Book Review – Liberty’s Exiles – By Maya Jasanoff
Only a tiny fraction of the books written on the American Revolution are devoted to the loyalists — the residents of the 13 colonies who chose to leave their homes rather than become citizens of the new republic. Such a nation-bound approach to the writing of American history implies that the lives of those who left were not significant. Yet they were, and Maya Jasanoff, who teaches history at Harvard, has provided a richly informative account of those who made the choice to embrace imperial Britain. As earlier historians of the Revolution have pointed out, the loyalists tended to have strong connections to the imperial administration, belong to the Anglican Church and possess close business or family ties to Britain. But not all who left fitted such a profile. Escaped slaves had obvious reason to depart, and so did those whose property was confiscated by the revolutionaries. Most pervasively, of course, the loyalists shared a loyalty to the king.
Jasanoff estimates that 60,000 loyalists opted to leave America, including at least 8,000 free blacks. In addition, 15,000 enslaved people of African descent were carried away by their owners. The migration was hardly a small one: in proportion to population, the American Revolution resulted in five times more departures than its more violent French counterpart. Why did so many go? There were many reasons, but the largest and most obvious factor was the availability of the commodious British Empire. The loyalists were able to leave their homeland while remaining under the British king. And the king’s own loyalty to his American subjects also made a difference: his government provided the loyalists with transportation and established a mechanism for making claims on the British treasury for loss of property.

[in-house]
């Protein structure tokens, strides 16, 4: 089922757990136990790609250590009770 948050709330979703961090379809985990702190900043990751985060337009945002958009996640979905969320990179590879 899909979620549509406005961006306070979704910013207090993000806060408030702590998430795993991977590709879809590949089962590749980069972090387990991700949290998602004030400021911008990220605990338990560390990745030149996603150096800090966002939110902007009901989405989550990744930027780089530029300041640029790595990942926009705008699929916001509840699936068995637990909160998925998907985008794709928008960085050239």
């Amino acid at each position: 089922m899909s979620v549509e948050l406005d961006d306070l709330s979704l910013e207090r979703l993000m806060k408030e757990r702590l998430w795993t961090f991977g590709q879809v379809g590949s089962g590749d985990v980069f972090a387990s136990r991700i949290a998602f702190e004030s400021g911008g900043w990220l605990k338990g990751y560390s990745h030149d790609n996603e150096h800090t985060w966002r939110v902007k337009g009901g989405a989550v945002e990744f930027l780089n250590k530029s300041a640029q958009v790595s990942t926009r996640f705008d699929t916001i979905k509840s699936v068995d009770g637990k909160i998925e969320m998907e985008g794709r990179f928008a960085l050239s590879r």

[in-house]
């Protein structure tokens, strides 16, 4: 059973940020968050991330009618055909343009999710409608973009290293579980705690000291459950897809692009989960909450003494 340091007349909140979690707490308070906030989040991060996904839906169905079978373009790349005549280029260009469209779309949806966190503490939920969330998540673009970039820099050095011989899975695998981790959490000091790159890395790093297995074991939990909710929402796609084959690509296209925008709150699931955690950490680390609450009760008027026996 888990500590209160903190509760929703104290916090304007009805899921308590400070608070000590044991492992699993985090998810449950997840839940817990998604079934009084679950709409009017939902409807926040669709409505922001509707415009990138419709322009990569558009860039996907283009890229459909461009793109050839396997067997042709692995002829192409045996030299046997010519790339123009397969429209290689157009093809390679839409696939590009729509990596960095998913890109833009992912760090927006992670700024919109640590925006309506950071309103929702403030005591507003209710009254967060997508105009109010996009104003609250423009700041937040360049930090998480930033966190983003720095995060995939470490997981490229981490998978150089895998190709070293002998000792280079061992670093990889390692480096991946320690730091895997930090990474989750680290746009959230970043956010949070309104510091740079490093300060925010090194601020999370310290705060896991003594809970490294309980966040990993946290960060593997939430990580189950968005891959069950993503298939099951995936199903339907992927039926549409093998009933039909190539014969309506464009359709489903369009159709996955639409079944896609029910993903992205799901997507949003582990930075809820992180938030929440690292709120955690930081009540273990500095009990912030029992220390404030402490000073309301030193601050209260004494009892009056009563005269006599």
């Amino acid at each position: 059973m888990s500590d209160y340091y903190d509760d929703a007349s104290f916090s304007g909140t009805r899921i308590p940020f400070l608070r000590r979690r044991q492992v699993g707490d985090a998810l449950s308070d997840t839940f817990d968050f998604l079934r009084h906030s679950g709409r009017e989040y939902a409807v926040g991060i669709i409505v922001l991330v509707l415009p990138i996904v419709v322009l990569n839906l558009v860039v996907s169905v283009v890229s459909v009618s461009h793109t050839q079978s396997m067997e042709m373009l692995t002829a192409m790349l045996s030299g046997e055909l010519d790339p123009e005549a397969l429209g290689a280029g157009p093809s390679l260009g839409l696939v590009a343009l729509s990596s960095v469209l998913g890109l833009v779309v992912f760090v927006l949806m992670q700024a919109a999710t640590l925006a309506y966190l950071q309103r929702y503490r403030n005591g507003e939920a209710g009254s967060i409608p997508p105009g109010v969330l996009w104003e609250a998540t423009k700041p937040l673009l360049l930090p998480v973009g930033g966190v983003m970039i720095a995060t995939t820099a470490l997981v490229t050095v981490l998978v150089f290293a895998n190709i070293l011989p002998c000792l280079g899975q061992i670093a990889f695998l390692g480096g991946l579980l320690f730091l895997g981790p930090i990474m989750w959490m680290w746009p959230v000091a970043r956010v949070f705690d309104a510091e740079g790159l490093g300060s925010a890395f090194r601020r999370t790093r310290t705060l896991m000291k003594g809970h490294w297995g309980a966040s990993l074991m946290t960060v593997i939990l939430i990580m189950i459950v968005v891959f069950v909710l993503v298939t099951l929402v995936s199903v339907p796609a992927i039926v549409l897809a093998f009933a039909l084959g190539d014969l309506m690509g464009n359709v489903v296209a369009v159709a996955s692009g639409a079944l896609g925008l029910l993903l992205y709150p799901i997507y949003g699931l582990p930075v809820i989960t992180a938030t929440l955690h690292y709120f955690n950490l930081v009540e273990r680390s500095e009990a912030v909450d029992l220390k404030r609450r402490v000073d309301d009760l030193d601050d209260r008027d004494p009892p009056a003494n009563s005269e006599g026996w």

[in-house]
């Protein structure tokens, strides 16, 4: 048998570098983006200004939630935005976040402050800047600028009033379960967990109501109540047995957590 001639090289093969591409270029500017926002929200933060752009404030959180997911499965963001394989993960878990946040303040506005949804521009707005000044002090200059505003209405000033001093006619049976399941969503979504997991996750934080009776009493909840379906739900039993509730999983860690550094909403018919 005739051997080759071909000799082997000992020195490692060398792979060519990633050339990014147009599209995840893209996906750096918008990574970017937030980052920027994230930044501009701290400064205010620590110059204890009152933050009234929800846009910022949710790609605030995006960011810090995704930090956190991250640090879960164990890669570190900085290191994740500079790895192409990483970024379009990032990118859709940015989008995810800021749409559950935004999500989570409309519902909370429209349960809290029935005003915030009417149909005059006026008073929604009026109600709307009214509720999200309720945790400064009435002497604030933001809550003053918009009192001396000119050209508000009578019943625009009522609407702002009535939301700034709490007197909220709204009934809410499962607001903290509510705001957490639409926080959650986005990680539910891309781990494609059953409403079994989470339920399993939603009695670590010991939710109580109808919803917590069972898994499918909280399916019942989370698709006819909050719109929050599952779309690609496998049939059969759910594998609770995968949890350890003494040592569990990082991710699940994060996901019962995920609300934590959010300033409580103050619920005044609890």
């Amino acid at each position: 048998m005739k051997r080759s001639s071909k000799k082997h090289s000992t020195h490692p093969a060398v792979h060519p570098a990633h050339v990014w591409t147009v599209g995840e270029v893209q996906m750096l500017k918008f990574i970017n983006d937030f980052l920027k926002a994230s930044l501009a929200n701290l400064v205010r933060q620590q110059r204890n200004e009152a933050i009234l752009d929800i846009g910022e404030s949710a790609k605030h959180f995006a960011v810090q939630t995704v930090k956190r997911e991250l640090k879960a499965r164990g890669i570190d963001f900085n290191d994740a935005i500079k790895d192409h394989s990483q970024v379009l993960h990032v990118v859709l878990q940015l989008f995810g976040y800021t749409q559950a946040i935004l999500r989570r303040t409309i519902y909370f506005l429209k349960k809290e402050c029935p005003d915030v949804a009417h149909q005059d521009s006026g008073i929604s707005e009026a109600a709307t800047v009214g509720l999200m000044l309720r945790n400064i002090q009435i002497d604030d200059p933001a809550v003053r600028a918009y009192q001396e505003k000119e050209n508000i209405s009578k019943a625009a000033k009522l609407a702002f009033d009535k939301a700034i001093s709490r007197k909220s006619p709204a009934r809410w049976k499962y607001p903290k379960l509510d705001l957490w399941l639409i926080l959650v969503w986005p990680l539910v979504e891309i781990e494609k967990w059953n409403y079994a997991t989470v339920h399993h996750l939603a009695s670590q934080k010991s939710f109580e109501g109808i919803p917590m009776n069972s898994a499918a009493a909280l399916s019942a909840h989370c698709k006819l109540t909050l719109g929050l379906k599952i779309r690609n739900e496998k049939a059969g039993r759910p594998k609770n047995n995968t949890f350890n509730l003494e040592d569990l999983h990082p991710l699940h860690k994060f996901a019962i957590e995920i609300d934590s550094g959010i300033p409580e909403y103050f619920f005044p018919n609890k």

At the heart of this smart, deeply researched and elegantly written history is Jasanoff’s re-creation of the lives of those who emigrated — rich and poor, white, black and in some cases red. She brings these displaced people to life: we learn their reasons for leaving, their understanding of the losses and gains, and more generally the “bittersweet” experiences of even those who successfully rebuilt their lives. For the loyalists, Thomas Paine’s announcement that America was to be “an asylum of mankind” was a bad joke. In fact, the British Empire would be their asylum. Consider Jacob Bailey of Massachusetts, a Harvard classmate of John Adams, who found that our Revolutionary heroes were a “set of surly & savage beings who have power in their hands and murder in their hearts.” He left for Nova Scotia.
Like Bailey, most of the loyalists went to Nova Scotia, New Brunswick or Quebec. Some 8,000 whites and perhaps 5,000 blacks went to Britain itself. Southerners decamped to the Caribbean or East Florida, where they could continue to hold their slaves. Meanwhile, 2,000 free blacks, dissatisfied with their opportunities in Nova Scotia, demanded and received transportation by the British government to Sierra Leone, where they became the founding generation of the African colony that was established there by British abolitionists. Very few loyalists went to India or Australia.
The Iroquois, who were allied with Britain, were abandoned by British negotiators after the war and lost their lands to the Americans. Some, however, followed the Mohawk Joseph Brant to the Lake Ontario region, where they sought to establish a refuge on the border between the British Empire and the American Republic.